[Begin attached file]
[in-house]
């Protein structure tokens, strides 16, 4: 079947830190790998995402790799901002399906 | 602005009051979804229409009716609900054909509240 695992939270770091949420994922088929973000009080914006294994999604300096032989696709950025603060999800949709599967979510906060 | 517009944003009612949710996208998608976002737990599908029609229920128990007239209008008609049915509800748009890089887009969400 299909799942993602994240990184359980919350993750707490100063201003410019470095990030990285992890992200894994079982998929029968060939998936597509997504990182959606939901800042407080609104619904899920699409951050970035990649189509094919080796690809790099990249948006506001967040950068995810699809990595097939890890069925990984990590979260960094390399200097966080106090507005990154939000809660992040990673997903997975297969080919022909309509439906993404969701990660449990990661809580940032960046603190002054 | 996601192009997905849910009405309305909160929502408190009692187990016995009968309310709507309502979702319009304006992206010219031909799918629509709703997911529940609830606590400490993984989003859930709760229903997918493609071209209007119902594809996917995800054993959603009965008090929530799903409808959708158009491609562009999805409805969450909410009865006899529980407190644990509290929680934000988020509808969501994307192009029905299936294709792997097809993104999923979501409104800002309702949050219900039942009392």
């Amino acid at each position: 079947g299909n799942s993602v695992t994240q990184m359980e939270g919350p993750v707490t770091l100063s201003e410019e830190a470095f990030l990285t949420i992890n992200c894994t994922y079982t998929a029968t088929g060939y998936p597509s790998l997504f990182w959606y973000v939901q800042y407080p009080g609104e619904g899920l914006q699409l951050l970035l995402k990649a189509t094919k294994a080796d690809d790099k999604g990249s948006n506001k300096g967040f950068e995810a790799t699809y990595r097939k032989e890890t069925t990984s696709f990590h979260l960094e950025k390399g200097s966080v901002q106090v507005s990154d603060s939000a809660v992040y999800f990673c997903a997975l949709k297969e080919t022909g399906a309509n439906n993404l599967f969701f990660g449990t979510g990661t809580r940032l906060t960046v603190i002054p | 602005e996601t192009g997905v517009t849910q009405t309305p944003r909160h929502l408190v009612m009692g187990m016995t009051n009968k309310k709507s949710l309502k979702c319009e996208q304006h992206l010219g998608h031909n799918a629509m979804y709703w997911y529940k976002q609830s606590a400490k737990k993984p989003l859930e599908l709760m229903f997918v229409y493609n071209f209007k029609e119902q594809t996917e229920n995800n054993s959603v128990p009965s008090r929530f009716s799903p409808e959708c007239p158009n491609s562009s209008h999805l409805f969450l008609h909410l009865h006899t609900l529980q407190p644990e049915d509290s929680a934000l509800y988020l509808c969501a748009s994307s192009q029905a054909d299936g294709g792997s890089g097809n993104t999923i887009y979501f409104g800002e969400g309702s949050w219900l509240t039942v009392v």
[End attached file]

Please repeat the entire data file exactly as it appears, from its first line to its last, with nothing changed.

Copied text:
[in-house]
């Protein structure tokens, strides 16, 4: 079947830190790998995402790799901002399906 | 602005009051979804229409009716609900054909509240 695992939270770091949420994922088929973000009080914006294994999604300096032989696709950025603060999800949709599967979510906060 | 517009944003009612949710996208998608976002737990599908029609229920128990007239209008008609049915509800748009890089887009969400 299909799942993602994240990184359980919350993750707490100063201003410019470095990030990285992890992200894994079982998929029968060939998936597509997504990182959606939901800042407080609104619904899920699409951050970035990649189509094919080796690809790099990249948006506001967040950068995810699809990595097939890890069925990984990590979260960094390399200097966080106090507005990154939000809660992040990673997903997975297969080919022909309509439906993404969701990660449990990661809580940032960046603190002054 | 996601192009997905849910009405309305909160929502408190009692187990016995009968309310709507309502979702319009304006992206010219031909799918629509709703997911529940609830606590400490993984989003859930709760229903997918493609071209209007119902594809996917995800054993959603009965008090929530799903409808959708158009491609562009999805409805969450909410009865006899529980407190644990509290929680934000988020509808969501994307192009029905299936294709792997097809993104999923979501409104800002309702949050219900039942009392």
């Amino acid at each position: 079947g299909n799942s993602v695992t994240q990184m359980e939270g919350p993750v707490t770091l100063s201003e410019e830190a470095f990030l990285t949420i992890n992200c894994t994922y079982t998929a029968t088929g060939y998936p597509s790998l997504f990182w959606y973000v939901q800042y407080p009080g609104e619904g899920l914006q699409l951050l970035l995402k990649a189509t094919k294994a080796d690809d790099k999604g990249s948006n506001k300096g967040f950068e995810a790799t699809y990595r097939k032989e890890t069925t990984s696709f990590h979260l960094e950025k390399g200097s966080v901002q106090v507005s990154d603060s939000a809660v992040y999800f990673c997903a997975l949709k297969e080919t022909g399906a309509n439906n993404l599967f969701f990660g449990t979510g990661t809580r940032l906060t960046v603190i002054p | 602005e996601t192009g997905v517009t849910q009405t309305p944003r909160h929502l408190v009612m009692g187990m016995t009051n009968k309310k709507s949710l309502k979702c319009e996208q304006h992206l010219g998608h031909n799918a629509m979804y709703w997911y529940k976002q609830s606590a400490k737990k993984p989003l859930e599908l709760m229903f997918v229409y493609n071209f209007k029609e119902q594809t996917e229920n995800n054993s959603v128990p009965s008090r929530f009716s799903p409808e959708c007239p158009n491609s562009s209008h999805l409805f969450l008609h909410l009865h006899t609900l529980q407190p644990e049915d509290s929680a934000l509800y988020l509808c969501a748009s994307s192009q029905a054909d299936g294709g792997s890089g097809n993104t999923i887009y979501f409104g800002e969400g309702s949050w219900l509240t039942v009392v």